New Yahoo CEO restructures

Carol Bartz sets up new management

Six weeks after Carol Bartz replaced Jerry Yang as Yahoo CEO, the company said Thursday it will get a new CFO and make several restructuring moves designed to simplify the business.

"You'd be amazed at how complicated some things are here," Bartz wrote on Yahoo's corporate blog.

Beyond her blogging, an e-mail to employees and a regulatory filing, Yahoo executives weren't talking about the restructuring. That includes senior vp Michael Walrath, who spoke at the fifth annual Jeffries Internet & Media Conference in New York.

Instead, Walrath complained that Internet companies in general "just make it too hard" on ad buyers.

"If I'm a buyer and I want to spend $10 million on TV, I can do that with a phone call," he said. With the Internet, though, it takes dozens of partners and other red tape that could add months to the process.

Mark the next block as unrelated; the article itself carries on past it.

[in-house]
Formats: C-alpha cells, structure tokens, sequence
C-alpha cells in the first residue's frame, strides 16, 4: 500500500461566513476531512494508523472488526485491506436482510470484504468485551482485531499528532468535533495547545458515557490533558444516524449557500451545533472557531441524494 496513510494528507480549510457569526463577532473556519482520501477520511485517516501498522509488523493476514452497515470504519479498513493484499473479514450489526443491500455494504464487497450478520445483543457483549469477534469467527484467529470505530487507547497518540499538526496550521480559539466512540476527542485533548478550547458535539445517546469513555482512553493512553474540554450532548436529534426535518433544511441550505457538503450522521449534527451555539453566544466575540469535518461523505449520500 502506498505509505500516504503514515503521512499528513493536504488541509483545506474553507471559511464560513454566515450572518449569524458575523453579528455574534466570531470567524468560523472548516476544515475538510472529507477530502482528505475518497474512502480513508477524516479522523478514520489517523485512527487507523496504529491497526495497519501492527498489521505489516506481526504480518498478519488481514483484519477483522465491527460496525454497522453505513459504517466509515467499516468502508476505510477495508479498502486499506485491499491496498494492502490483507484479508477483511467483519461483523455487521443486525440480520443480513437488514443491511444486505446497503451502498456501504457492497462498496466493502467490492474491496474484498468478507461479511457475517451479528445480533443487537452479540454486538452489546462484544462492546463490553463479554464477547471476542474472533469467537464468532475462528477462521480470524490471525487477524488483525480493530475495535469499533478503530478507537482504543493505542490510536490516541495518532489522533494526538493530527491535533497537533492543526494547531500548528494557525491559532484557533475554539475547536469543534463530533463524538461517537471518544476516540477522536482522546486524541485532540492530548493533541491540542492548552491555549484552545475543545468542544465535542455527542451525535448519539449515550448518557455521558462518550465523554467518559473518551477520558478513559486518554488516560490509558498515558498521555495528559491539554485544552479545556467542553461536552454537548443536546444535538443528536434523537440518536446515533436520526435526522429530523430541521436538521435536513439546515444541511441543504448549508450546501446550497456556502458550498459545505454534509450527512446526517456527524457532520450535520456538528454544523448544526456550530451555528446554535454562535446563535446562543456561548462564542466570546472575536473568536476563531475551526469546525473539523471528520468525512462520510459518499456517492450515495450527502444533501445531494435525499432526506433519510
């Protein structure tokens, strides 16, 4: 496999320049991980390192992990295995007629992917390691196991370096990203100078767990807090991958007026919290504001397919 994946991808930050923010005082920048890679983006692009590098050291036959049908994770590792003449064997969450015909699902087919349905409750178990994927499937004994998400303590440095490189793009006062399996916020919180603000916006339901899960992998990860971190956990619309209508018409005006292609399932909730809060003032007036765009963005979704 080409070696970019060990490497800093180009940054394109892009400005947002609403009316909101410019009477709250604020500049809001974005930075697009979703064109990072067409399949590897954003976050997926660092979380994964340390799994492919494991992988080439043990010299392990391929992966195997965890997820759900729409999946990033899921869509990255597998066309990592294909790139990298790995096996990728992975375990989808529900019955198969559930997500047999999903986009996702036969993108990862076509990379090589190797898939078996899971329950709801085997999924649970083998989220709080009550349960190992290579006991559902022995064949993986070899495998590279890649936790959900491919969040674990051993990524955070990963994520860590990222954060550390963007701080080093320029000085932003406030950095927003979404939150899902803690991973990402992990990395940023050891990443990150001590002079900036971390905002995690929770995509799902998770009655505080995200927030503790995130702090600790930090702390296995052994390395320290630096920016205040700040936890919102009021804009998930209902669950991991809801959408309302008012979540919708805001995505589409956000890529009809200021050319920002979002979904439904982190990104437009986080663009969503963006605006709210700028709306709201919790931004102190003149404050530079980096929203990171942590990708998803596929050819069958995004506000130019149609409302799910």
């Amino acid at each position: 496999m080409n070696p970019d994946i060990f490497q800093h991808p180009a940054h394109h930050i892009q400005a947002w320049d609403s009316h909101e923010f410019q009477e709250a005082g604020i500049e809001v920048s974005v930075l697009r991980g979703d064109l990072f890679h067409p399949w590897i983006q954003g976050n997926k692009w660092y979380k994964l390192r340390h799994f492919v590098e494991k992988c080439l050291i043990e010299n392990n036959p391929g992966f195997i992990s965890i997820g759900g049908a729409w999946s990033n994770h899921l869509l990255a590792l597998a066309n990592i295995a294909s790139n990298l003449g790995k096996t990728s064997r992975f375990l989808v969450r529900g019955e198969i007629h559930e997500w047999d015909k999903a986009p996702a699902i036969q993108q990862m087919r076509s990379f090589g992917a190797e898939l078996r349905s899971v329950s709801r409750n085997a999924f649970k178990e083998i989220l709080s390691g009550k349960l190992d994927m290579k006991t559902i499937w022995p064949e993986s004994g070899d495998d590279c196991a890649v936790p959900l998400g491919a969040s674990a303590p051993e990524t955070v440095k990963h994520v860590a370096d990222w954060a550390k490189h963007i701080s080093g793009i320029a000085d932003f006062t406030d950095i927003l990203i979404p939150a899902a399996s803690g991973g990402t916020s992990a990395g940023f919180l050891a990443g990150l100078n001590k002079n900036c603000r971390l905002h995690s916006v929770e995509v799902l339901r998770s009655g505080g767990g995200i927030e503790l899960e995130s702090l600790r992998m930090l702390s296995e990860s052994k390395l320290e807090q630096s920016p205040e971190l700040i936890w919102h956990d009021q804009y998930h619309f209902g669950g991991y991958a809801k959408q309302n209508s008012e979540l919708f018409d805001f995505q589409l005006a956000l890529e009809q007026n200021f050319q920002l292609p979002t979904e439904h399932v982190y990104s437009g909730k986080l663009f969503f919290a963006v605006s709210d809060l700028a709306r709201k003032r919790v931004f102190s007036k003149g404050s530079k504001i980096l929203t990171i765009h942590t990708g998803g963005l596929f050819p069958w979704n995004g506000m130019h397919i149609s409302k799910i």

Walrath's plea for simplicity was a theme in Bartz's blog entry as well.

"I'm rolling out a new management structure that I believe will make Yahoo a lot faster on its feet," she wrote.

Bartz saved her mention of the resignation of CFO Blake Jorgensen for an e-mail to employees. Jorgensen, she said, will stay with the company through a transition period.

Jorgensen was brought aboard two years ago by his friend Sue Decker, the Yahoo president who announced her intent to leave the firm when Bartz was named CEO.

Other changes at Yahoo include the resignation of Marco Boerries, head of the Connected Life group that focused on mobile devices, and the addition of Elisa Steele as chief marketing officer beginning March 23. She is a senior vp at NetApp.

Bartz's e-mail to employees also says she has combined tech and product groups under one roof to be led by Ari Balogh and that she has created a new team called Service Engineering & Operations under David Dibble, who joined Yahoo three months ago.

In her blog, Bartz also announced her intention to create a Customer Advocacy group, though she didn't say exactly what that means.

"In the past few years, we haven't been as clear in showing the world what the Yahoo brand stands for," she wrote. "We're going to change that. Look for this company's brand to kick ass again."

Investors seemed to like the news, bidding Yahoo shares up 4% on Thursday to $12.98, about 61% lower than the price MIcrosoft offered for the company last year.